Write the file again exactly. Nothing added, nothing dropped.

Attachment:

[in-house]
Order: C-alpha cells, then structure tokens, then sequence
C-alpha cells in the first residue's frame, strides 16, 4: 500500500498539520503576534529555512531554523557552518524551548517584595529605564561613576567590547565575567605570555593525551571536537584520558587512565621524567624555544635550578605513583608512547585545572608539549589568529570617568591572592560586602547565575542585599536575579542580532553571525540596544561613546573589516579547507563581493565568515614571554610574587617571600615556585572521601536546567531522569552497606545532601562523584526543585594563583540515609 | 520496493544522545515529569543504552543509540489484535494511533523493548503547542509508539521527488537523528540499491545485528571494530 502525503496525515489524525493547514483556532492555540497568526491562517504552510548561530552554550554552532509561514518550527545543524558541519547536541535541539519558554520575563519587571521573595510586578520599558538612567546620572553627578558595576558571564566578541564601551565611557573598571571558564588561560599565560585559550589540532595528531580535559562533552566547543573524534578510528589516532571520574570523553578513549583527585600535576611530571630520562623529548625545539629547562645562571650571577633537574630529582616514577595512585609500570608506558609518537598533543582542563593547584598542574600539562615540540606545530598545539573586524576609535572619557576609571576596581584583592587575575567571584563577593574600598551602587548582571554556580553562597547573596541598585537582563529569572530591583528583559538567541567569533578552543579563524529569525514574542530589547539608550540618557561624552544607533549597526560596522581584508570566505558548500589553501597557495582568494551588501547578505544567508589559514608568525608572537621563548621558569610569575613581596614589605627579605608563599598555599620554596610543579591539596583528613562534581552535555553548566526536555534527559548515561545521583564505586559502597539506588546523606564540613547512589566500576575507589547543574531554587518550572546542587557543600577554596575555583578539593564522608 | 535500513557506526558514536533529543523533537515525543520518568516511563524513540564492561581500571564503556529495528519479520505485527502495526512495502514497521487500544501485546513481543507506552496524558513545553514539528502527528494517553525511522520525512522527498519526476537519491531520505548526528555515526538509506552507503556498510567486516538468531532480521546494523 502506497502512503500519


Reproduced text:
[in-house]
Order: C-alpha cells, then structure tokens, then sequence
C-alpha cells in the first residue's frame, strides 16, 4: 500500500498539520503576534529555512531554523557552518524551548517584595529605564561613576567590547565575567605570555593525551571536537584520558587512565621524567624555544635550578605513583608512547585545572608539549589568529570617568591572592560586602547565575542585599536575579542580532553571525540596544561613546573589516579547507563581493565568515614571554610574587617571600615556585572521601536546567531522569552497606545532601562523584526543585594563583540515609 | 520496493544522545515529569543504552543509540489484535494511533523493548503547542509508539521527488537523528540499491545485528571494530 502525503496525515489524525493547514483556532492555540497568526491562517504552510548561530552554550554552532509561514518550527545543524558541519547536541535541539519558554520575563519587571521573595510586578520599558538612567546620572553627578558595576558571564566578541564601551565611557573598571571558564588561560599565560585559550589540532595528531580535559562533552566547543573524534578510528589516532571520574570523553578513549583527585600535576611530571630520562623529548625545539629547562645562571650571577633537574630529582616514577595512585609500570608506558609518537598533543582542563593547584598542574600539562615540540606545530598545539573586524576609535572619557576609571576596581584583592587575575567571584563577593574600598551602587548582571554556580553562597547573596541598585537582563529569572530591583528583559538567541567569533578552543579563524529569525514574542530589547539608550540618557561624552544607533549597526560596522581584508570566505558548500589553501597557495582568494551588501547578505544567508589559514608568525608572537621563548621558569610569575613581596614589605627579605608563599598555599620554596610543579591539596583528613562534581552535555553548566526536555534527559548515561545521583564505586559502597539506588546523606564540613547512589566500576575507589547543574531554587518550572546542587557543600577554596575555583578539593564522608 | 535500513557506526558514536533529543523533537515525543520518568516511563524513540564492561581500571564503556529495528519479520505485527502495526512495502514497521487500544501485546513481543507506552496524558513545553514539528502527528494517553525511522520525512522527498519526476537519491531520505548526528555515526538509506552507503556498510567486516538468531532480521546494523 502506497502512503500519